I have a very bad habit on public transport. I’m incurably nosy and I can’t help peeking over people’s shoulders at what they’re reading, watching or texting. It’s naughty, voyeuristic and an invasion of privacy but oh what a joy it can be.

Whether it’s spotting the suited businessman who is secretly reading a romantic novel on his Kindle, the surprisingly sexual texts of a middle aged woman or the semi-pornographic and bizarre social media feeds of a teenager; I love the little glimpse it gives me into people’s lives. It’s a bit like the dusky late summer nights when you get a peek into people’s sitting rooms in the magical little hour when people light the lamps just before they draw their curtains. It’s a very guilty pleasure but I confess. I’m guilty as charged. I love to see and imagine what others’ lives are like. I’m not after spying on people naked or spotting people in coitus. I’d be pretty mortified if I did and blush the colour of a pillar-box whilst quickly looking away. I want to see nasty curtains and ornaments, not cocks.

I got a couple of shocks recently. About a month ago I was on the train into central London and a well-groomed man of about 20 was answering a volley of texts on his phone. I cast a sneaky sideways glance and was pretty horrified to read that he was setting up being the all you can eat buffet for a group of Chinese businessmen in a hotel. The reassuring factor was that the person procuring his services appeared to have arranged it very carefully and was reassuring him that the businessmen would all wait in a separate room and take it turns, forming an orderly queue to make use of his body. I must admit to feeling a bit queasy but reproached myself for my bourgeois small mindedness. He was wearing McQueen (he needed income to maintain that look), looked relaxed and happy and who am I to have qualms about his job just because I wouldn’t do it myself. Although, an orderly queue? I love good manners. Maybe not such a horrific job after all, provided it was a good quality hotel.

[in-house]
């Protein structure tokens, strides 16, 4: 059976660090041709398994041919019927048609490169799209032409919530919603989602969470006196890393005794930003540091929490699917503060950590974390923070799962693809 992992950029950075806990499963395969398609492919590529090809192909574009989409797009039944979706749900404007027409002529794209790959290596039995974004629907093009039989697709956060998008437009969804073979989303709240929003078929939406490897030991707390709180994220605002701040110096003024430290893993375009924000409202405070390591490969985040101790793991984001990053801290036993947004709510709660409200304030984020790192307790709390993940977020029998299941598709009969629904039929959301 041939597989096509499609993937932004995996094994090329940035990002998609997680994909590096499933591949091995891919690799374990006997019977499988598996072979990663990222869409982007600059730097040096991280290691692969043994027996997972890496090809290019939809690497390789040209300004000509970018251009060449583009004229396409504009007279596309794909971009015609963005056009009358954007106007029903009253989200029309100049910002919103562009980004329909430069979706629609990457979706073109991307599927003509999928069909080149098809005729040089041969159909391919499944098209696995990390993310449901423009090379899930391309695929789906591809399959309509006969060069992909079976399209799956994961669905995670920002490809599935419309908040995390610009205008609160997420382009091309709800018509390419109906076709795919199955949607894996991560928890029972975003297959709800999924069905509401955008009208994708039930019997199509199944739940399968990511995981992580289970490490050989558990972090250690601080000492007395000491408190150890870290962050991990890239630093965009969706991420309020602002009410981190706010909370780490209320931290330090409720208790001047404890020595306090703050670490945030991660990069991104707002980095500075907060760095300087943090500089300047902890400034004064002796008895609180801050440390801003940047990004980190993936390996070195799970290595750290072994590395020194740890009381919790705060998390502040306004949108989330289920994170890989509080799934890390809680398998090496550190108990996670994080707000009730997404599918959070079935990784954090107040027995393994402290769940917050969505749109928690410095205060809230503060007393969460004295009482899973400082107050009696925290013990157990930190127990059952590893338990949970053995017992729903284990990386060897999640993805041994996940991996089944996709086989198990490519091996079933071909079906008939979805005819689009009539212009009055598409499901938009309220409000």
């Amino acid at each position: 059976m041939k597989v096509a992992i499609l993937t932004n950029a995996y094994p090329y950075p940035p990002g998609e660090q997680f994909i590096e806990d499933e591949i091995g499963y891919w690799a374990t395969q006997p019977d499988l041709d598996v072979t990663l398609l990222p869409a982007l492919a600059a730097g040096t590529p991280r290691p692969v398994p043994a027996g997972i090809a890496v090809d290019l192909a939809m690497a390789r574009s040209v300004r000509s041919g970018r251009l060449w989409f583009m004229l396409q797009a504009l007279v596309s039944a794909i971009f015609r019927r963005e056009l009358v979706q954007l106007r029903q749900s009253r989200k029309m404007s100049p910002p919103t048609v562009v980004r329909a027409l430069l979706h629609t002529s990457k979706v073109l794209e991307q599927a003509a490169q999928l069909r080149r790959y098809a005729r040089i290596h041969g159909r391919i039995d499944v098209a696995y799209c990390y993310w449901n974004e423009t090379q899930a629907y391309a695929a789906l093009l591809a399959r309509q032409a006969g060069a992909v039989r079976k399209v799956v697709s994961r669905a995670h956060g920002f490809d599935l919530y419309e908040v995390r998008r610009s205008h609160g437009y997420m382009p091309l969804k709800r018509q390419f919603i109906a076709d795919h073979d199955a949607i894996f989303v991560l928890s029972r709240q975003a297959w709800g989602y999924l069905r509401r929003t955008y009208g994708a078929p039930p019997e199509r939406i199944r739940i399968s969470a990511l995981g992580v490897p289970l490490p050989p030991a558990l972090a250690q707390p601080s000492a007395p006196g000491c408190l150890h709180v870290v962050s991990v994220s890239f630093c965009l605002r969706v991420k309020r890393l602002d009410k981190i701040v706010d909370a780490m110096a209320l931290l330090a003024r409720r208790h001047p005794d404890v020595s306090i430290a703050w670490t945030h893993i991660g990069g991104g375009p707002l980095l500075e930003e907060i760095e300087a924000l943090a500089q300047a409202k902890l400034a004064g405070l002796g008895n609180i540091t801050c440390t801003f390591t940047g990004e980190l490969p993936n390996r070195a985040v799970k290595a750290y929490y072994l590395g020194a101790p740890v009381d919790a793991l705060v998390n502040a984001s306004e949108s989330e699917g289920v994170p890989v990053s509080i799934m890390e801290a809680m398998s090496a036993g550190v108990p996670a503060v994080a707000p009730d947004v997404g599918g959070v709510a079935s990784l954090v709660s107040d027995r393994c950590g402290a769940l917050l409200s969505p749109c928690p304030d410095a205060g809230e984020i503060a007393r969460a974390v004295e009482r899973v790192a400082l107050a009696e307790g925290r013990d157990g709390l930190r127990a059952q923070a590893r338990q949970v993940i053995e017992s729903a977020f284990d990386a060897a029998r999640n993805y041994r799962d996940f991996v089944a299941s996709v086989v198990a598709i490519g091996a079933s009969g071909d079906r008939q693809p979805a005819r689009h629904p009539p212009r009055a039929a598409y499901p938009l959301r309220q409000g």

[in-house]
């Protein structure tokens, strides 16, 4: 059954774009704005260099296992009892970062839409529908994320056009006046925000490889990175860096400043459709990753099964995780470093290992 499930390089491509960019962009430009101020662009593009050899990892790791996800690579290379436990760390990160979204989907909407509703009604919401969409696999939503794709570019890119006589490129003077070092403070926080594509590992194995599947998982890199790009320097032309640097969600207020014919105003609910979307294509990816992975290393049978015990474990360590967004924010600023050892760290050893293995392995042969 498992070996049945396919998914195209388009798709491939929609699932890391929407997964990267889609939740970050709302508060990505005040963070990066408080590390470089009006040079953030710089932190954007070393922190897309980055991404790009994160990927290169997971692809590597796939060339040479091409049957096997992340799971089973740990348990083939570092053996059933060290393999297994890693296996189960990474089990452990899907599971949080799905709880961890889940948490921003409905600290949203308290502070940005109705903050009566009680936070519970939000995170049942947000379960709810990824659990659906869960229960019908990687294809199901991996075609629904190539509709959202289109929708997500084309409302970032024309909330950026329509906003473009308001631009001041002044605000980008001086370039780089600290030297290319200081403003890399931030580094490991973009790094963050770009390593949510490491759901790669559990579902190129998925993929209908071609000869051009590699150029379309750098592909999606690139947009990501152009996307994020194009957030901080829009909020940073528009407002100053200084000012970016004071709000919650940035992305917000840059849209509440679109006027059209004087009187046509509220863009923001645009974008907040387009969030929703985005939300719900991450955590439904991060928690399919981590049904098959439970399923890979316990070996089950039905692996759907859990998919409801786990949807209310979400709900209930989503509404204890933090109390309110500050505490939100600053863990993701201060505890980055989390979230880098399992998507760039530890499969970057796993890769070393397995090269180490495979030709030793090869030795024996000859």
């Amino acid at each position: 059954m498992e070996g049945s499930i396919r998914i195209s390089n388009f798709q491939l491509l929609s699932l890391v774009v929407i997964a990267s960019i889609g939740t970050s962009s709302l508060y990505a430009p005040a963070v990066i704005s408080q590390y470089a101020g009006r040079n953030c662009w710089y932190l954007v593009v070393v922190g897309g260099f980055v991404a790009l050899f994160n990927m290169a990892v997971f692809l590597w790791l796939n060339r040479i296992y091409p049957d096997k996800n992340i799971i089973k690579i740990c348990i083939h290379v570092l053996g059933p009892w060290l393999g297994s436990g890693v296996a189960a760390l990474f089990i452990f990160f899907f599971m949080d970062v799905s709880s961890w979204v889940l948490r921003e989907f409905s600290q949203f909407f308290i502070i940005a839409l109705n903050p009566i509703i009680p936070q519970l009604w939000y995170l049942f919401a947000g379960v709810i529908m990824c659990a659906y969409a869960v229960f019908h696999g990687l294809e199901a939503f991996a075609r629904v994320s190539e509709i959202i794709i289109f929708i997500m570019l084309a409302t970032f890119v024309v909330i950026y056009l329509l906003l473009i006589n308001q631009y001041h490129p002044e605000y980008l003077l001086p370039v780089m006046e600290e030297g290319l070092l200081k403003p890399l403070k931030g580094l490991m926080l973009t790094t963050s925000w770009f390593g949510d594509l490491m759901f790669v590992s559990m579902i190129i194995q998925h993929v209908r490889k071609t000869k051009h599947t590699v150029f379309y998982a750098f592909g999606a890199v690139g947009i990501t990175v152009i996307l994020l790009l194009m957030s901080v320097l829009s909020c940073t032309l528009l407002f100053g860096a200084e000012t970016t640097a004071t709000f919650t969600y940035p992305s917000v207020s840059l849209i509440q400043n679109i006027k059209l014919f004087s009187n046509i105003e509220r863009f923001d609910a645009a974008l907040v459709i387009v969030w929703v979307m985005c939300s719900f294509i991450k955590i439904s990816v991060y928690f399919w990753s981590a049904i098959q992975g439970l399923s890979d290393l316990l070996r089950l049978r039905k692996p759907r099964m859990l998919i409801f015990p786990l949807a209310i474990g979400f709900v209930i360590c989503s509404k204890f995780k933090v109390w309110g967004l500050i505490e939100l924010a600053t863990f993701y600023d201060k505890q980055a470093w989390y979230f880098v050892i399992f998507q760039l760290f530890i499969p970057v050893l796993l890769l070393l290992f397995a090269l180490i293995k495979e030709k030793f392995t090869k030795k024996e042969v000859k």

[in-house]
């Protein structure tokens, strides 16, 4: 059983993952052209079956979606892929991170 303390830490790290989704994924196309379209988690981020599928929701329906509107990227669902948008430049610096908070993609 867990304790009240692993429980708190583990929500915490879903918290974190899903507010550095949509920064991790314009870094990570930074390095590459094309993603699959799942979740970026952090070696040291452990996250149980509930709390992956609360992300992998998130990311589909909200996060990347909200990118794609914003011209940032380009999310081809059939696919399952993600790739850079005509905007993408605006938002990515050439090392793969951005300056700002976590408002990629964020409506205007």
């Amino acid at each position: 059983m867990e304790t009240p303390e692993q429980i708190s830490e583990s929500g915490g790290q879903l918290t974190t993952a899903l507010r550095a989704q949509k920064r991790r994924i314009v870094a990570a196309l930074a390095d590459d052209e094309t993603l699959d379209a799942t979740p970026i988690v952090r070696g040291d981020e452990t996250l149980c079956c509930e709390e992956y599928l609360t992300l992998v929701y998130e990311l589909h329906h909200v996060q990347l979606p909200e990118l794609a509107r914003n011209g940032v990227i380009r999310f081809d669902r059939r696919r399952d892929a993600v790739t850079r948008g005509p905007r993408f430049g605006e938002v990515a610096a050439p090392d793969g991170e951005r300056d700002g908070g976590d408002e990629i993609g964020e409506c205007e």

A few weeks ago I was travelling up North and my nosiness caused me a major dilemma. The middle-aged businessman man sitting in front of me was reviewing his selection of photographs on his phone.

These weren’t happy snaps of his kids or shots of Instagrammed food: they were covert photos of young women’s crotches taken under train tables. After an hour of seeing him from between the seat backs enlarging, changing definitions and compulsively viewing a huge collection of photos of women’s thighs and gussets (all taken under train tables), I made my displeasure known through a series of huffs and tsks that made him stop for a good 5 minutes before resuming his compulsion.

To cut a long story very short: I managed to make like a cross between Mary Whitehouse and Miss Marple and got his name and company address from his email signature when he sent an email on his laptop and reported him to the police. Being the person I am, I challenged him first and asked if I could take a picture of his cock or not; a question he seemed to object to which was something I found hypocritical in an inveterate vagina snapper.

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He, ultimately, got a police caution, which was great. My point in telling the story? I wonder am I any better than him? I invade privacy by reading texts, looking in people’s houses and I lecherously glance at men’s bulging crotches on public transport. Only yesterday, I couldn’t resist a good look at a muscled man in tight Lycra (he was definitely circumcised). I know people who post pictures of hot men in the street on Facebook for their friends’ to comment on.

There are whole social media feeds of people’s photos of bare chested young men on Tube trains. It’s no wonder that we can get confused on what is right and wrong any more. Is my grandmother’s favourite 1950’s past time of passing on overheard bits of gossips over the garden fence any different in its intrusive and harmful voyeuristic joy? Is the digital age making us all into a bunch of twisted individuals?

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Maybe we should all think twice about what the boundaries are and what is harmless admiration and what is invasion of privacy. The questions and issues are endless. The big question: will I stop peeking at people’s I-Pads and phones? Of course not.

About the author: Chris Bridges
Chris is a theatre and book obsessed Midlander who escaped to London. He's usually to be found slumped in a seat in a darkened auditorium.

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